COVID-19 struck forcefully at dizzying human cost, in turn pushing our economy to rapidly cycle from prosperity to a downturn. While we all hope this challenge will be short lived, it is going to be much more difficult for insurance carriers and agents to grow—or even maintain—their revenues in the foreseeable future.
In times of economic crisis, carriers who nurture strong relationships with their distribution networks – Independent Agents — are more likely to thrive.
The word “relationship” means different things to different people. For the purposes of this article, let’s use the definition from dictionary.com:
Relationship is a connection, association or involvement.
An association is an organization of people with a common purpose.
What Drives Strong Business Relationships?
When I was a new branch manager, I was desperate to lead the team to profitable growth. I was very worried that if we did not turn things around, we would all be out of work in the middle of a terrible recession. Over 45 families were relying on our payroll.
The responsibility weighed heavily on me as group leader. Our team had not been able to make an underwriting profit for a couple of years, the economic conditions were a disaster and our premiums were declining.
Oh . . . and our largest agency’s (let’s call them Super Agency) book of business had a high loss ratio and made up a large percentage of our premium volume.
We were ultimately successful in working through this crisis, in part by turning the situation with Super Agency around. How? We developed a stronger relationship with Super Agency by working towards a common purpose. We sought new ways for us to prosper together.
The result was a more profitable relationship for all of us.
What Does the Data Say About Common Purpose?
Our data indicates that Independent Agents crave a shared feeling of common purpose with their carriers. In fact, this is almost as important to them as underwriting and claims.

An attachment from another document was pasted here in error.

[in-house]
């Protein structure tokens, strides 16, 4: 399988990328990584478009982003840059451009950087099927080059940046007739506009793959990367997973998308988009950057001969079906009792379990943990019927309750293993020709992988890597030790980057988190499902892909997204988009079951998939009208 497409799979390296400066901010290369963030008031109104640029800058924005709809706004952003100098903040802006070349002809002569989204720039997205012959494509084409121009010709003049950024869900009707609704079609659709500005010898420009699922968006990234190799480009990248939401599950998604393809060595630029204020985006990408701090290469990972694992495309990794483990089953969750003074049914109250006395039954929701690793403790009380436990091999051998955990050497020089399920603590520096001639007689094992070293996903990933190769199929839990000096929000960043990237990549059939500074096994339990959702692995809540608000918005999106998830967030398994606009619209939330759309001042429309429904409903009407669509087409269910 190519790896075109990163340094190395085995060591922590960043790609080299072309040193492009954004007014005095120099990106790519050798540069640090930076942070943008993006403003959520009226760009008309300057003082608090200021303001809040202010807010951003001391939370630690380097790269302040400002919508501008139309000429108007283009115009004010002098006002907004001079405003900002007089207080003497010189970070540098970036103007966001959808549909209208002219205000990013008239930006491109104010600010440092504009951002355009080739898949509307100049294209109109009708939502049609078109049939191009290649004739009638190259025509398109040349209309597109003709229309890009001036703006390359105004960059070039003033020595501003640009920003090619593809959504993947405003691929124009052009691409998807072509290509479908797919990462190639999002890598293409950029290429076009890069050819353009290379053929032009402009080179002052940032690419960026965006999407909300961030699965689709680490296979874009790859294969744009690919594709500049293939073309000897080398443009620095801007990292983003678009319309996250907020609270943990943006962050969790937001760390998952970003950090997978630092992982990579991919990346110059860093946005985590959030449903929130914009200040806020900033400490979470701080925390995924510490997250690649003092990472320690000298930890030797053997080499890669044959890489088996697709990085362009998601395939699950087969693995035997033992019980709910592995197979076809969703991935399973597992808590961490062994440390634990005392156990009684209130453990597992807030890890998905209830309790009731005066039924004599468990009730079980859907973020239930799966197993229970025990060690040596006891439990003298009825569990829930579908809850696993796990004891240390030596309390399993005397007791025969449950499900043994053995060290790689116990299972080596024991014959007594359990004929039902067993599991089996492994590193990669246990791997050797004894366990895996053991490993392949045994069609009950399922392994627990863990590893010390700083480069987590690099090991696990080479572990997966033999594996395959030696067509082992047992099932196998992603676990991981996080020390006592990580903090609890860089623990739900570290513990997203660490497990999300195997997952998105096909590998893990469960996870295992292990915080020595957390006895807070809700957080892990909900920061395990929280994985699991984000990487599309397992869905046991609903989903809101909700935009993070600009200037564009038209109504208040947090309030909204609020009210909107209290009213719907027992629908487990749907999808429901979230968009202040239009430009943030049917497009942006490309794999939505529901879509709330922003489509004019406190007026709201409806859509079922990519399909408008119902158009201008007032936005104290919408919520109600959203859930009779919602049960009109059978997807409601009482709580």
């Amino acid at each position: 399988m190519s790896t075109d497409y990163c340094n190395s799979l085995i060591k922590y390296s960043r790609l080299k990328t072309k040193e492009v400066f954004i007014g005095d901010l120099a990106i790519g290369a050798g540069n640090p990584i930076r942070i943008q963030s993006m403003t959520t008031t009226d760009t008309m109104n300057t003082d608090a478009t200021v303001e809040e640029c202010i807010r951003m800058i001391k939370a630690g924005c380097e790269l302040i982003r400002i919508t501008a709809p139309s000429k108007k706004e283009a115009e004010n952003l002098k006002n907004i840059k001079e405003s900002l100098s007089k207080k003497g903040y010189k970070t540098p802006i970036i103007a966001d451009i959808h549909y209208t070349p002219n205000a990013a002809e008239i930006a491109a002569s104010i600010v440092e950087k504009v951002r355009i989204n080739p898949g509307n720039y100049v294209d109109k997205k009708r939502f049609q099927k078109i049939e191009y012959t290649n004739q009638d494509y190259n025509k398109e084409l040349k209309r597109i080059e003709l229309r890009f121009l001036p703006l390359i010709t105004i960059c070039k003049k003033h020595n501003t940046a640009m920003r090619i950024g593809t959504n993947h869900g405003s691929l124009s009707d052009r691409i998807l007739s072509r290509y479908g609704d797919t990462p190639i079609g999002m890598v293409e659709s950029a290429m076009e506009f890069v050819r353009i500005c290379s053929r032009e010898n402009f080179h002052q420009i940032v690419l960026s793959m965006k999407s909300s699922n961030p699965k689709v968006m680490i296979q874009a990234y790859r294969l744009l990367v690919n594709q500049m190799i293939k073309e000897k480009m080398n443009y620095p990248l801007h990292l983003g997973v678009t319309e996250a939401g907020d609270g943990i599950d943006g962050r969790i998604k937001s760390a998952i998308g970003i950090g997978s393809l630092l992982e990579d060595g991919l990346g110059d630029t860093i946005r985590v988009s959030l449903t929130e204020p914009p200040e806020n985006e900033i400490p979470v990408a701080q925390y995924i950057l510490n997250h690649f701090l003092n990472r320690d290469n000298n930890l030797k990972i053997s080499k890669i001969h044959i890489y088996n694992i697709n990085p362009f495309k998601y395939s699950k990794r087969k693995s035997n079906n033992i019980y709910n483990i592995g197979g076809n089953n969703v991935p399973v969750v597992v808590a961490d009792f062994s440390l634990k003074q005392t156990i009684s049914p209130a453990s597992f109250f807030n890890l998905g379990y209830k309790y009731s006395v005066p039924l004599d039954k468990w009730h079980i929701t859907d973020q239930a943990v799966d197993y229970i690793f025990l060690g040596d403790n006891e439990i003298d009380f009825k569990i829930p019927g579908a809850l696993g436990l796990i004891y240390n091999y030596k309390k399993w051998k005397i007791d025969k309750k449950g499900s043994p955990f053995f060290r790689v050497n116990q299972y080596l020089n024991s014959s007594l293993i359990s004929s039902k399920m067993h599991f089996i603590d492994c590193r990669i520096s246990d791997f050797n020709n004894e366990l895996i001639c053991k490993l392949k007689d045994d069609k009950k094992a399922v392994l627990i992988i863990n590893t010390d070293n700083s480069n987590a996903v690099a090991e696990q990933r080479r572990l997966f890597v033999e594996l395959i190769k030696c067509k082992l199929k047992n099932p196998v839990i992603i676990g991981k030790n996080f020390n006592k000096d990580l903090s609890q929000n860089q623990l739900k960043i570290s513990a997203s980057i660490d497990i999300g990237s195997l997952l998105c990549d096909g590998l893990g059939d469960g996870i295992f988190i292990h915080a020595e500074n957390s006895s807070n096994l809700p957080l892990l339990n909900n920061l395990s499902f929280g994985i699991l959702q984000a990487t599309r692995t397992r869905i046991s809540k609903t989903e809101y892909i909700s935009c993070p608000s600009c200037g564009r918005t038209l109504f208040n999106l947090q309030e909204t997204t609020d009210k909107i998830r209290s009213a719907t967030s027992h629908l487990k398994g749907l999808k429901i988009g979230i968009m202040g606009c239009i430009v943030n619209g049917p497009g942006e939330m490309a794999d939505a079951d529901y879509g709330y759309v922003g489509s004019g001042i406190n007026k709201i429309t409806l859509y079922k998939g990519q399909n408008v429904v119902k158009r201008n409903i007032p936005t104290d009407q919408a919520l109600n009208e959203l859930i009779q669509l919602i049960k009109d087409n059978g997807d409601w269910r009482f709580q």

The following two quotes sum up what we hear repeatedly from agents who work with top carriers.
“Treat the agent as a partner instead of an obstacle to be worked around.”
“I place all new business within our agency. There is not a single carrier out there that listens to the whole story. Sometimes we do not have the cookie cutter accounts that underwriters want to see. Flexibility and listening are two things that have become a lost art with the carriers. No one is a standout in today’s environment. Listen, be flexible, do what you say you can do.”
What Steps Lead to Success?
The path of success for the branch and Super Agency did not start out all sunshine and roses.
I remember our first meeting as being rather, in a word, TENSE. Why wouldn’t it be? We started out thinking of ourselves and our own problems. Times were desperate.
On the carrier side we felt we needed more rate. We needed to non-renew accounts with too many losses. We needed to bring in new business that was less hazardous.
From Super Agency’s perspective, achieving our goals meant hurting relationships with their clients and potentially losing revenue at a time when it was extra difficult to replace. Basically, our initial ask would result in them doing more work for potentially less money.
Early in our first meeting, we all questioned our common purpose. We followed a specific process to create a new vision of our common purpose.
- We listened to each other’s concerns and focused on each other’s needs to seek common ground.
- We established a joint vision of the future and planned together to align our goals.
- We had routine follow ups to verify our plans were working and, if not, we made changes.
- We helped solidify our relationship through better aligned financial incentives.
This approach was so successful that we expanded it to connect with other agents. We listened to our agents and, to the extent possible, acted on their needs. In this way we were able to grow. By the end of the economic crisis the branch was thriving and, guess what, so was Super Agency.
In today’s environment of loss and uncertainty, satisfying agents’ craving for a common purpose is a real opportunity for carriers to create a competitive advantage.